The City of Sweetwater has remained committed to funding a city school system, providing $675,700 to the Sweetwater City School system this fiscal year.
Off the bat, the city provides a $510,000 appropriation each year to the school system that is made up of Sweetwater Primary, Sweetwater Elementary, Brown Intermediate and Sweetwater Junior High.
Sweetwater High School is in the Monroe County School System, but the city does provide a $5,000 annual grant to the high school.
The city also provides funding for a school resource officer and school security officers. The city is also paying $40,000 annually on the bonds that built the new junior high gym and classroom edition.
But another $25,000 the city provides each year in technology funding is making a big difference in the classroom.
Recently, City Commissioners Lamar Hughes, Ed Lee, Billy “Buster” West and City Recorder Jessica Morgan got a first-hand look at how those funds helped students by allowing the school system to purchase Chromebooks for each student from the third through eighth grade.
A Chromebook is a laptop or tablet running the Linux-based Chrome OS as its operating system. The devices are primarily used to perform a variety of tasks using the Google Chrome browser, with most applications and data residing in the cloud rather than on the machine itself.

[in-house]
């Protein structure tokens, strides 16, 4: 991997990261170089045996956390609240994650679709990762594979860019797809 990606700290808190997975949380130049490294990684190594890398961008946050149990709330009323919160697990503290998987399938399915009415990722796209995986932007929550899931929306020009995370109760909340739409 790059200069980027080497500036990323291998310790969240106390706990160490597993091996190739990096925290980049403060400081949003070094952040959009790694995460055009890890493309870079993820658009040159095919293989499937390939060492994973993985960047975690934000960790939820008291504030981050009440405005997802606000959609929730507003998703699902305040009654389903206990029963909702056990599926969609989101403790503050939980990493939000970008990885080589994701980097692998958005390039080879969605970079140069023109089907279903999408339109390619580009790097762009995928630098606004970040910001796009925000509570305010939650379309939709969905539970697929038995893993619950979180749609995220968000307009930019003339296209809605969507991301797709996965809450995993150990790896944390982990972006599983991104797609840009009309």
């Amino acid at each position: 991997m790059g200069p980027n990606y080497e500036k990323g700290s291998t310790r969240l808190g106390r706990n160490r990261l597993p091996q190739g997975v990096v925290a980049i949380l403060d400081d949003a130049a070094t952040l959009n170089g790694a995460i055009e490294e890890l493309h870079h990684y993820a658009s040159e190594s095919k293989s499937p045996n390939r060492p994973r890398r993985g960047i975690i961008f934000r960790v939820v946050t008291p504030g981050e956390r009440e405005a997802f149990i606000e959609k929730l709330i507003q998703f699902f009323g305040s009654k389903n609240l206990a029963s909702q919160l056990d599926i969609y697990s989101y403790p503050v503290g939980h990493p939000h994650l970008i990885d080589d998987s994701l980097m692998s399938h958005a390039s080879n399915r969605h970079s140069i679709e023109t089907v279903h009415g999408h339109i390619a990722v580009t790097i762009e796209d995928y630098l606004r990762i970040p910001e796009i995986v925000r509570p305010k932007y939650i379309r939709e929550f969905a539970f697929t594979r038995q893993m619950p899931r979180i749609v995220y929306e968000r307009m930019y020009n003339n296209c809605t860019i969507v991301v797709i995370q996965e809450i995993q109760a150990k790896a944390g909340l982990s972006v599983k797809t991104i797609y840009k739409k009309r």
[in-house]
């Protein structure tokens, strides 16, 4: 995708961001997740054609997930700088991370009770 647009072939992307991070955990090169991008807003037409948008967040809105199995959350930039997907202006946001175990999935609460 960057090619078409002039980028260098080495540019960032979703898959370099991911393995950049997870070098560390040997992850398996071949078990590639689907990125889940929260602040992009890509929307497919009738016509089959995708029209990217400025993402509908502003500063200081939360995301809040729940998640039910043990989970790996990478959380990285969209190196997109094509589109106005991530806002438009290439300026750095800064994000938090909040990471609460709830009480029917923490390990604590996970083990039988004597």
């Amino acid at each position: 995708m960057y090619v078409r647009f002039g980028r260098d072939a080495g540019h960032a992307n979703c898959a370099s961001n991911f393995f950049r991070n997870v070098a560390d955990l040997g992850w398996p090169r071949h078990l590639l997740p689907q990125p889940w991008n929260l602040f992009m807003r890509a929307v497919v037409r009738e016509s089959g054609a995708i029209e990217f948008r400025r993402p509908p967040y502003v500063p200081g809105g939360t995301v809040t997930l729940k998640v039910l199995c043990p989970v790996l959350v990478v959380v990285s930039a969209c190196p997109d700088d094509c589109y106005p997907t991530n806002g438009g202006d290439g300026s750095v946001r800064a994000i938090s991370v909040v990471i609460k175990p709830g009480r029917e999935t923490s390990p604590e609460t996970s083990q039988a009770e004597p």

The city officials visited Tracie Kile’s third-grade classroom at Sweetwater Elementary School (SES) to see the students put the Chromebooks to use. Sweetwater City Schools Director Rodney Boruff was there to also update commissioners on the new technology.
“It’s really what they are used to seeing,” Kile said of the Chromebooks.
Indeed the 8 and 9-year-old students seem extremely comfortable using the new technology.
Kile said any subject matter can be taught on the Chromebooks and tests can be taken on them as well. Kile said she still uses pencil and paper about half the time, however, to make sure all learning styles are accommodated.
“You have to have a balance,” Kile said.
There are big advantages to using the Chromebooks for students and teachers alike. Kile and other teachers do not have to carry around a bunch of student papers and can quickly grade and make comments on the students’ work.
“It’s a tool, not a toy,” Boruff said of using Chromebook technology. “When we first started, there were not many school systems doing it.”
Students’ work is stored the whole time they are in the Sweetwater City School System and they can take all that work with them when they leave the eighth grade.
Boruff said the students have done a good job taking care of the Chromebooks. Kile, who instructs other SES teachers on how to use the technology, holds a technology night for parents so they can understand how technology is used in the classroom. For protection of the equipment and other safety issues, students do not take the Chromebooks home but can access the needed websites on their own devices at home.
The commissioners were impressed with what they saw in the demonstration and amazed at how easily the students have adapted to a changing world of education.